If you haven’t already seen the previous article on the subject of a budget gaming computer you may want to head over to that article and check out it. PART 1. The idea was to come out of this ahead of the game with some simple ideas. Build a new computer dedicated to gaming. The budget was set to a hard $1300 CAD limit. I invite you to watch the YouTube video that details the parts, the build and the result.
I won’t hash out all the details of the parts, the cost. You can read it in the previous article and or watch the YouTube video which will touch on that. I will, however, give you the list of the part and their cost based on Amazon Canada.
- AMD RYZEN 5 2600 Processor ($217.75)
- Cooler Master MasterAir G100M RGB Low Profile ($49.99)
- GIGABYTE GA-AB350M-Gaming 3 ($98.99)
- XPG Spectrix D41 RGB 3000MHz 16GB (This was on sale for $134.99 CAD)
- XPG SX8200 480GB 3D NAND NVMe Gen3x4 M.2 (This was on sale when I got it for $114.99 CAD)
- Gigabyte AORUS Radeon RX 580 8GB (This was on sale for $269.99 CAD)
- CORSAIR Carbide SPEC-06 RGB ($99.99)
- EVGA 650 BQ, 80+ BRONZE 650W, Semi-Modular (This was on sale for $79.99 CAD)
PCPartPicker played a big role in my decision making as it allowed me to identify what parts would work with each other and cost. Cost monitoring is fantastic. The chart provided allows for someone to see when was the parts in question were listed at their lowest price point. There are ups and down on the market when it comes to equipment and looking at this was an invaluable tool.
The motherboard needed to fit the concept of the build and I didn’t want to spend a crazy amount of money on it neither, but it needed to fairly be able to support me now and in a few years from now. Coming in just under $100 the Gigabyte GA-AB350M-Gaming 3 had a note that it was important to ensure that it would work with AMD Ryzen series 2000. This board is listed as Gen 2 and does have the needed firmware already flashed to support it.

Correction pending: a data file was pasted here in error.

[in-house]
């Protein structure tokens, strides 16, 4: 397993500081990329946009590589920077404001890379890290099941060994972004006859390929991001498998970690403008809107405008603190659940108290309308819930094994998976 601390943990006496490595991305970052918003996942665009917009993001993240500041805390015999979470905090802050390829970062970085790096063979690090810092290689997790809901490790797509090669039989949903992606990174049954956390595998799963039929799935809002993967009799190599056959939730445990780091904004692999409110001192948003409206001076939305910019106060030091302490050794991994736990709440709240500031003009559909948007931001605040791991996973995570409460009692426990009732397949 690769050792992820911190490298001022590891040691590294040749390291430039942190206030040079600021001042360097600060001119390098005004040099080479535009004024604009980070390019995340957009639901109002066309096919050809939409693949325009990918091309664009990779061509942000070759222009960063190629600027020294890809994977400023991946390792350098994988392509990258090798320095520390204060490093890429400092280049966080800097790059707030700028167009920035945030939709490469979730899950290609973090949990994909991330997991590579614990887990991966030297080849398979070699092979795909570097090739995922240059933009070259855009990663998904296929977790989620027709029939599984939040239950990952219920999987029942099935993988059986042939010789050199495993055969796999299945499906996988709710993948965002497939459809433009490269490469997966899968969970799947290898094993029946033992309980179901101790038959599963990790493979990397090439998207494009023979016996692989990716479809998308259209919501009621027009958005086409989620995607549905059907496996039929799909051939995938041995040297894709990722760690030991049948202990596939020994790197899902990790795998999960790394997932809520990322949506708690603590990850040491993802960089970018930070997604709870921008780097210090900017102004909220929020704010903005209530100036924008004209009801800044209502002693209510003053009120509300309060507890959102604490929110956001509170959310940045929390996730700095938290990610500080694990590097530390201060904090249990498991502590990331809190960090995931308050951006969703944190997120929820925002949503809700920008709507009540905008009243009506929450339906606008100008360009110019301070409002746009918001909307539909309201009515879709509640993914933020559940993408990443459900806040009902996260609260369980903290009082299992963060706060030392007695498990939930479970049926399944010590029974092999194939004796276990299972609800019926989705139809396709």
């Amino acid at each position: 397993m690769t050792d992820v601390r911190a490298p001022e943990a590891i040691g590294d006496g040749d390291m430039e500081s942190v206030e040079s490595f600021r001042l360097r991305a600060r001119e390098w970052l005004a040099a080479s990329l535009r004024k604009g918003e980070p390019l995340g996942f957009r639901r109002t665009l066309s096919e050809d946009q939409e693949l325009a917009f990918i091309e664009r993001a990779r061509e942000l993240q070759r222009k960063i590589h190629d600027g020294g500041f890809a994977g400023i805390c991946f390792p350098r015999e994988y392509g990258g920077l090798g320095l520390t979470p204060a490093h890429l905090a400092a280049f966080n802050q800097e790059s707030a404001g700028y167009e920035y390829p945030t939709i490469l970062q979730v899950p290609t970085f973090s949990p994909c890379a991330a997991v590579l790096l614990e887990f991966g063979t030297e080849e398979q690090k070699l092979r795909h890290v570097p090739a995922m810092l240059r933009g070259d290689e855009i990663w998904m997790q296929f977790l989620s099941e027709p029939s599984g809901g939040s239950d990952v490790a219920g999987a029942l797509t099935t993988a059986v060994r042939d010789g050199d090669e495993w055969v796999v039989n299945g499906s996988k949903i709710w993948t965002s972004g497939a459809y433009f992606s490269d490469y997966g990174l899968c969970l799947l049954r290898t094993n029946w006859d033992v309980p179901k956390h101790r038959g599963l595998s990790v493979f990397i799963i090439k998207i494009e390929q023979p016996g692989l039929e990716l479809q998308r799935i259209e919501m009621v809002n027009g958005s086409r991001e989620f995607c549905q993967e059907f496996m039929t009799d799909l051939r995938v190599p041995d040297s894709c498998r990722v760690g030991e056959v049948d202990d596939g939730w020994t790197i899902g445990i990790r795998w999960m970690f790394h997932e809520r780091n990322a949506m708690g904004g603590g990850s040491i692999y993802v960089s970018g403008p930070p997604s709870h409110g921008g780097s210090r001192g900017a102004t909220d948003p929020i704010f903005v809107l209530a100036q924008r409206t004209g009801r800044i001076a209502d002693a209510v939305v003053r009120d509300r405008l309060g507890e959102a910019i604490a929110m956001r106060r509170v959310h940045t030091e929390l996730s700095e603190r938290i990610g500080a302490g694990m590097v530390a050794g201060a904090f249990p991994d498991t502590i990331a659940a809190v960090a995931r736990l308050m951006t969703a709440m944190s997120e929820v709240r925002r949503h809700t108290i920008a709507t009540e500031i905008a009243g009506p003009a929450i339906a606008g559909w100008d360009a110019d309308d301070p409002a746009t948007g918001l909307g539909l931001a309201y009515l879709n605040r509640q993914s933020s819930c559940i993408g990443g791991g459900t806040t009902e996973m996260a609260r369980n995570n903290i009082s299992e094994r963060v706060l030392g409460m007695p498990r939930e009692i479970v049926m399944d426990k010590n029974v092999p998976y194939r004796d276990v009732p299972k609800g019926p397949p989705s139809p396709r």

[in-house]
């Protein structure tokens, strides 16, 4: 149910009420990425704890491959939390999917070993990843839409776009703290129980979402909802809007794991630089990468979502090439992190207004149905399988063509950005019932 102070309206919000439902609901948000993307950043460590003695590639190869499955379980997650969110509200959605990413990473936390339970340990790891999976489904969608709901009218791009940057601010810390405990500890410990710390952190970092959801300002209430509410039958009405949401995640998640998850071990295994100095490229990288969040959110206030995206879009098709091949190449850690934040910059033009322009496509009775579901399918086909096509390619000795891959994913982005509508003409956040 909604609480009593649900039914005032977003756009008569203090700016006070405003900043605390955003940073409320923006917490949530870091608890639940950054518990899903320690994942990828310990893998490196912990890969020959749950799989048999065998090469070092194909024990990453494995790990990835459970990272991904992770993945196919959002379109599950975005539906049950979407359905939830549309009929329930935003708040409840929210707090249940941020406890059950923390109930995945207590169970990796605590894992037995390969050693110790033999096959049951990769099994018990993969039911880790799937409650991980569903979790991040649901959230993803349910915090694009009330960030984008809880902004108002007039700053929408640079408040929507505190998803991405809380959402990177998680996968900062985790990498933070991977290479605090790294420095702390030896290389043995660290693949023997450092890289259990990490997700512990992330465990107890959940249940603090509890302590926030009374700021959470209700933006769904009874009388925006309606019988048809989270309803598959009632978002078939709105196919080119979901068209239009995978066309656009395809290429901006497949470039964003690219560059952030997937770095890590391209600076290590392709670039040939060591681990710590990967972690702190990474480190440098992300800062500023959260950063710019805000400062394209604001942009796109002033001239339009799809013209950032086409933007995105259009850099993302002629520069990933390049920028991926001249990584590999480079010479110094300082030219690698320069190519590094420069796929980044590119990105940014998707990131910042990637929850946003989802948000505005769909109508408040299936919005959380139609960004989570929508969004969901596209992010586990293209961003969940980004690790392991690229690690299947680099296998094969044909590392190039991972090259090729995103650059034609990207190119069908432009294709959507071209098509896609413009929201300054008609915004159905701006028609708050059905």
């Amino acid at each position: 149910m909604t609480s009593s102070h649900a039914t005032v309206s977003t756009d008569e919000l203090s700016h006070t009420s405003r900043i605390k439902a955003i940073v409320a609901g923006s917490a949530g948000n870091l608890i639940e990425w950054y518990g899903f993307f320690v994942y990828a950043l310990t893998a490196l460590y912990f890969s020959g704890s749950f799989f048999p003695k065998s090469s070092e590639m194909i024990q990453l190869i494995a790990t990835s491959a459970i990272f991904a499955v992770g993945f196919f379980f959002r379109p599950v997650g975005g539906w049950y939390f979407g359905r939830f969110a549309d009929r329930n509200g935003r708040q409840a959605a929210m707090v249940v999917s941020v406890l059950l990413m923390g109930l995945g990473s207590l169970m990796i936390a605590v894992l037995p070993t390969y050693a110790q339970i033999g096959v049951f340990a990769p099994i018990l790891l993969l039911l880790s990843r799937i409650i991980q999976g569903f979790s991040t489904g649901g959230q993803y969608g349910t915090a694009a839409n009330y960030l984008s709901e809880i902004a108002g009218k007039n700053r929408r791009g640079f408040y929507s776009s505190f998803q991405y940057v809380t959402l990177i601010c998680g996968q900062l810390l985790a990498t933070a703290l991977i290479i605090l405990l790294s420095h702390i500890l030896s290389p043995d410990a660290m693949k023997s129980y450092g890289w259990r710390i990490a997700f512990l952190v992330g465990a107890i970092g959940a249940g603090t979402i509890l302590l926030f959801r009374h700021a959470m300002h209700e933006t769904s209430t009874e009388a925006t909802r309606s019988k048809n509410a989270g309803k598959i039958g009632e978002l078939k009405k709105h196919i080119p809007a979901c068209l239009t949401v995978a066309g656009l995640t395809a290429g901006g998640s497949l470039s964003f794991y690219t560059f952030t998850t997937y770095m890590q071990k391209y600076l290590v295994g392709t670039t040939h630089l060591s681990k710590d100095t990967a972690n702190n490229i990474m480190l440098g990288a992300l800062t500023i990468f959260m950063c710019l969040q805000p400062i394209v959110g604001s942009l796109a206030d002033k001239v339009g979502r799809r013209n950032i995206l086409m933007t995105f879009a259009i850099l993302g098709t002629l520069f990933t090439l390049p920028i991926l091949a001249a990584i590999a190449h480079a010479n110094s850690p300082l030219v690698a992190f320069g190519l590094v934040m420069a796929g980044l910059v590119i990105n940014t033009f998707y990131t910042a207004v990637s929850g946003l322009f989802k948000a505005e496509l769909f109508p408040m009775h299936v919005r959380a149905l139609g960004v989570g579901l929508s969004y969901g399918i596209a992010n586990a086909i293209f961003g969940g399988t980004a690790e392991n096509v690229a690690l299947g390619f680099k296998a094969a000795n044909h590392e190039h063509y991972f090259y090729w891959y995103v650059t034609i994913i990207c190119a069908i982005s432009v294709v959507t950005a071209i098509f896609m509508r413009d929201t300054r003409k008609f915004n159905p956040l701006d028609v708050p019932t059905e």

I opted for the Ryzen 5 2600 over the Ryzen 7’s for the sheer cost. With its price point being below $220 it was a no brainer. I coupled the processor with the Cooler Master MasterAir G100M RGB Low Profile since I was trying to avoid having a big clunker of a fan that would overshadow the components in the case when it’s lit up. It’s looking pretty dope!
When it came down to selecting the type of memory I wanted, I kept two things in mind; 3000mhz and up, RGB. The XPG Spectrix D41 kit 8×2 gave me a bonus by presenting its heat spreader in red which provided for a nice match to the red accent colours on the motherboard.
Keeping in line with the gaming theme I wanted a decent video card that would be able to handle at minimum 1080P gaming with 60FPS. I found out that AORUS RX 580 8GB was on special for as much as $120 and gave me more oomph for my hard earned cash.
There’s no way I could complete all of this without a case that could accommodate the clean look, nice aesthetics and still be a feature piece. Looking at all my options I limited myself to $100. Corsairs Carbide SPEC-06 RGB MID-ATX tower came at the top of my list. It provided the nice RGB Led panel, plenty of room, plenty of routing cables making this feel really clean by the time the build was done. I’m still missing one part to this, the PSU! EVGA To the rescue with the 650BQ Bronze semi-modular power supply allowed this to be completely possible.